February 1, 2012

Breakaway Brokers See Early Financial Benefits, Fidelity Finds

Study finds 76% of 'new independents' say they're better off financially, 64% within first six months of going independent

A study of 173 advisors who had moved to some form of an independent business model from an employee model found that the financial benefits of independence came earlier than many would have thought.

The study, conducted on Fidelity's behalf by Cogent Research (but without identifying Fidelity as the sponsor), found that 76% of those surveyed reported they were better off financially as an independent, with 64% of that number saying they were better off within six months of making the move to an independent BD, starting their own RIA or BD firm or affiliating with an existing RIA firm.

All the firms surveyed had moved to an independent model within the five years prior to the survey being conducted, which was between Sept. 26 and Oct. 13, 2011, and had a minimum of $10 million in AUM.

Mike DurbinIn an interview with AdvisorOne on Tuesday, Fidelity Institutional Wealth Services President Mike Durbin (left) said the motivation behind the survey was to "put some data behind" the much talked-about issue of breakaway brokers by “talking to those who had actually made a move.” The survey was also meant to determine the breakaways’ actual reasons for moving, what the experience was like for them and to glean insights into what those breakaways would recommend to their erstwhile peers who were considering such a move.

Durbin, who runs Fidelity's RIA custody unit, noted that 54% of those who had broken away didn’t have a formal plan, but “one of the lessons they’d impart to those behind them” was to create such a plan. Moreover, some 90% of those surveyed said they wished they’d moved earlier, and 94% said they were happy to have made the move. Nearly half—45%—said they knew “immediately it was the right move.” Only 46% of those who moved said they had done so with some influence of others, and only 20% of that number said a recruiter had played a role. But Durbin noted that while “they didn’t do it with help, they’d recommend it to others."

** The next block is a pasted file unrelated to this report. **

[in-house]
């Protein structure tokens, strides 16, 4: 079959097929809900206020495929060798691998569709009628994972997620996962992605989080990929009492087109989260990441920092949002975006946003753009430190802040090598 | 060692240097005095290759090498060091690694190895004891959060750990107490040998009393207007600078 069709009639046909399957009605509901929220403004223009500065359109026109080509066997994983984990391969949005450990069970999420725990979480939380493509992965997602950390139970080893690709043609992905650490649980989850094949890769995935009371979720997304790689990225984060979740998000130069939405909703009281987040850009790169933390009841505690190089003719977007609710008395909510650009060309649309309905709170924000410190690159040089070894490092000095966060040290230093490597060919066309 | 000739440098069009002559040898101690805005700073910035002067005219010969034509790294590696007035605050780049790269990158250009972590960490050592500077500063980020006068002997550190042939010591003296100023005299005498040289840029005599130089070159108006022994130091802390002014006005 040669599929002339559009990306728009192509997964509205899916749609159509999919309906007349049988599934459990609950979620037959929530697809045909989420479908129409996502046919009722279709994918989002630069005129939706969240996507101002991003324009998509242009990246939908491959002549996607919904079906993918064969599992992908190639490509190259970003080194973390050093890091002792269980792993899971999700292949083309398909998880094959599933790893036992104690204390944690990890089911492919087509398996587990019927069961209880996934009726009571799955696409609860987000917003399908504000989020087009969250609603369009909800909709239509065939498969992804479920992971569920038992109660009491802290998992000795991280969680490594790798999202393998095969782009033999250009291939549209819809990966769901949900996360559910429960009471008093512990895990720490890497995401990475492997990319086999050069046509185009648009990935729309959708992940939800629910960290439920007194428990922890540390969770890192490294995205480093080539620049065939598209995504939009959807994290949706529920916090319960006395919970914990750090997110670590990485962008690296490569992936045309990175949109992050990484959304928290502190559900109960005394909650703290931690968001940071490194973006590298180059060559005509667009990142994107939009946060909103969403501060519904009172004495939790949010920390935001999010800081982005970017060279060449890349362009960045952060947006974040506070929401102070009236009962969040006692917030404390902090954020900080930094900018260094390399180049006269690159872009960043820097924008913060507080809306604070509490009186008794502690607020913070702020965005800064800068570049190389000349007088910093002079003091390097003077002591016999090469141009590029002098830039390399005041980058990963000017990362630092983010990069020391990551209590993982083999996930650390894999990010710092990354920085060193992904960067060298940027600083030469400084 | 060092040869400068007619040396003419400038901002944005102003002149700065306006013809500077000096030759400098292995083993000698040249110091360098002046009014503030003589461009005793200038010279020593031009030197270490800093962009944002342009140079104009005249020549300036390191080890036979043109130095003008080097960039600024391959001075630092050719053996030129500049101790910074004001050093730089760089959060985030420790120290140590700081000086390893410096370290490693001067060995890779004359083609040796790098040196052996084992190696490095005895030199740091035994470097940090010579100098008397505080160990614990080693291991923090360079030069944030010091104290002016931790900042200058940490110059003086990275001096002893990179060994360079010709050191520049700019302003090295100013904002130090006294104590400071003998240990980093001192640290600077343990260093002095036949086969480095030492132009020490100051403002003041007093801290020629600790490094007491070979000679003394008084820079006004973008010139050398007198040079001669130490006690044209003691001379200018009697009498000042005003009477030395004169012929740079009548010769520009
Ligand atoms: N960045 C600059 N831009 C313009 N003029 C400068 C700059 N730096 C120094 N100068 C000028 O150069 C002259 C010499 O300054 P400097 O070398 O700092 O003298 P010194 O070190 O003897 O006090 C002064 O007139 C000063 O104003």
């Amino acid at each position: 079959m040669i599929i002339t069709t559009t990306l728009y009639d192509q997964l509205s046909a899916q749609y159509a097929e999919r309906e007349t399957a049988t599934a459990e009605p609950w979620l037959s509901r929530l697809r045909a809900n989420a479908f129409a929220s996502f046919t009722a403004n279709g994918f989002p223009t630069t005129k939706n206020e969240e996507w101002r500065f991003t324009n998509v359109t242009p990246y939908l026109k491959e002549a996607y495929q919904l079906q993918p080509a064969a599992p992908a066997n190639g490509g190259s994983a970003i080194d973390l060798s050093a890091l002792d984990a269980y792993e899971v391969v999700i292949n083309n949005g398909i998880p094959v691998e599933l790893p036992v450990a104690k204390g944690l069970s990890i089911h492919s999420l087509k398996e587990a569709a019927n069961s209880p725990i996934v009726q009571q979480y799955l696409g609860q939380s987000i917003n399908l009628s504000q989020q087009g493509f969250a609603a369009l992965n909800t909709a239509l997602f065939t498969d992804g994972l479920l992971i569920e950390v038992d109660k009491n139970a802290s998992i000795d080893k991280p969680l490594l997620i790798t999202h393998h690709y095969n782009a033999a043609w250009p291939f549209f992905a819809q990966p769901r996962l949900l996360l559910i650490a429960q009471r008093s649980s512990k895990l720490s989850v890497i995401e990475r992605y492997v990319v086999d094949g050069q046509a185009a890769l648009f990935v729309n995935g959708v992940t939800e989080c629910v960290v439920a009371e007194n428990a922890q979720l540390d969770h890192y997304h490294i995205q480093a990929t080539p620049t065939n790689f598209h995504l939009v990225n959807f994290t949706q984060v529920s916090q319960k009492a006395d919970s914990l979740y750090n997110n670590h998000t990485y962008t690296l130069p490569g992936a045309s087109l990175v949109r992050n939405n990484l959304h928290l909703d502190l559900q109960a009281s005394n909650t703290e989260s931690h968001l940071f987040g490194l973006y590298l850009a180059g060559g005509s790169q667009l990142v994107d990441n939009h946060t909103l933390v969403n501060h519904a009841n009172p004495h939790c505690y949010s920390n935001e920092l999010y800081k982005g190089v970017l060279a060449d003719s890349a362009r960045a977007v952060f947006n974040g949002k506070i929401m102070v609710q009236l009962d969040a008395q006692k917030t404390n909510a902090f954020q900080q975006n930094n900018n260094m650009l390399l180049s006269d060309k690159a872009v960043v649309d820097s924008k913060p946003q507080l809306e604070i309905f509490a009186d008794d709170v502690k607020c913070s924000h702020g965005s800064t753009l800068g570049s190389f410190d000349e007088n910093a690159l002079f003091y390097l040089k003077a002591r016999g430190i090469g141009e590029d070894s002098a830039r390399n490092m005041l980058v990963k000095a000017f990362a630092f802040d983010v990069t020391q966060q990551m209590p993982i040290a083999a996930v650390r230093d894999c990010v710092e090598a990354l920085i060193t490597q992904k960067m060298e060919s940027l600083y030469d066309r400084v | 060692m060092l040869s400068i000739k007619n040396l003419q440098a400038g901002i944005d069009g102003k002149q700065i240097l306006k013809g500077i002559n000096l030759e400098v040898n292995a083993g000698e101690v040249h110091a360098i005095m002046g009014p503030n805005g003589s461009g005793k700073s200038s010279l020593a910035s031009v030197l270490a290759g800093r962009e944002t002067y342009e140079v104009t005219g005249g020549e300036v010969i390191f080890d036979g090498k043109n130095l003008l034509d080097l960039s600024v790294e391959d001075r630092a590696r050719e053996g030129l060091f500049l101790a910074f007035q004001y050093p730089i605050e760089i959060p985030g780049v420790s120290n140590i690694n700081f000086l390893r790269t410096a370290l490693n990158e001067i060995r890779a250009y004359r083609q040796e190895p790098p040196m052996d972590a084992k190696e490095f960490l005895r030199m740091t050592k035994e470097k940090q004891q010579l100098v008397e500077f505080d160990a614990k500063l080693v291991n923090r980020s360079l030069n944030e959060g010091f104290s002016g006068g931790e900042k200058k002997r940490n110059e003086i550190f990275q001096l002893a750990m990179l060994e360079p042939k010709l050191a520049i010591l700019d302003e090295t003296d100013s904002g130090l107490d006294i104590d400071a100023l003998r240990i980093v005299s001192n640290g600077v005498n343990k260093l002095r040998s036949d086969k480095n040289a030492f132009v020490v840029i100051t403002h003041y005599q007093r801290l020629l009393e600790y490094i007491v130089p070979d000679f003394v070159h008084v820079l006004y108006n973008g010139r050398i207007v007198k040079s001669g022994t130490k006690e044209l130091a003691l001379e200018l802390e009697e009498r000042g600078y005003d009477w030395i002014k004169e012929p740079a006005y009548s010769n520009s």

Speaking of the broader issue of breakaways, Durbin said that while there had been no tsunami of breakaway brokers to the independent model, he did see a change in the “texture”

of the movement. Fewer firms may be leaving, he said, but those who did tended to be larger firms.

As for Fidelity’s own experience, he noted another “sea change”: 65% of our breakaways in 2011 went to existing” RIA firms, he said, while three years ago—when he joined Fidelity—only 40% of breakaways joined an existing firm.

One of Fidelity’s values to potential breakaways, Durbin said, is that “because we have both a clearing firm [National Financial] and a custody operation [Fidelity IWS for RIAs], no matter which option you choose, you’ll go through the same process.” Mentioning that breakaways have “more options than ever” when it comes to affiliation models, Durbin said that at Fidelity “we’re proud of our relationships with strategic acquirers.” Because of those relationships, he continued, “all the time we refer business to a HighTower or other strategic acquirer.”

He had a final word of advice for potential breakaway brokers. “Wirehouse brokers don’t know what they don’t know” when it comes to going independent, which is why, he said “Fidelity spends up to nine months” walking such brokers through the process, though even that takes place well after those brokers—often in teams—agree to explore their independent options. And the respondents said they look at an average of two to three forms of independence to determine their best fit.

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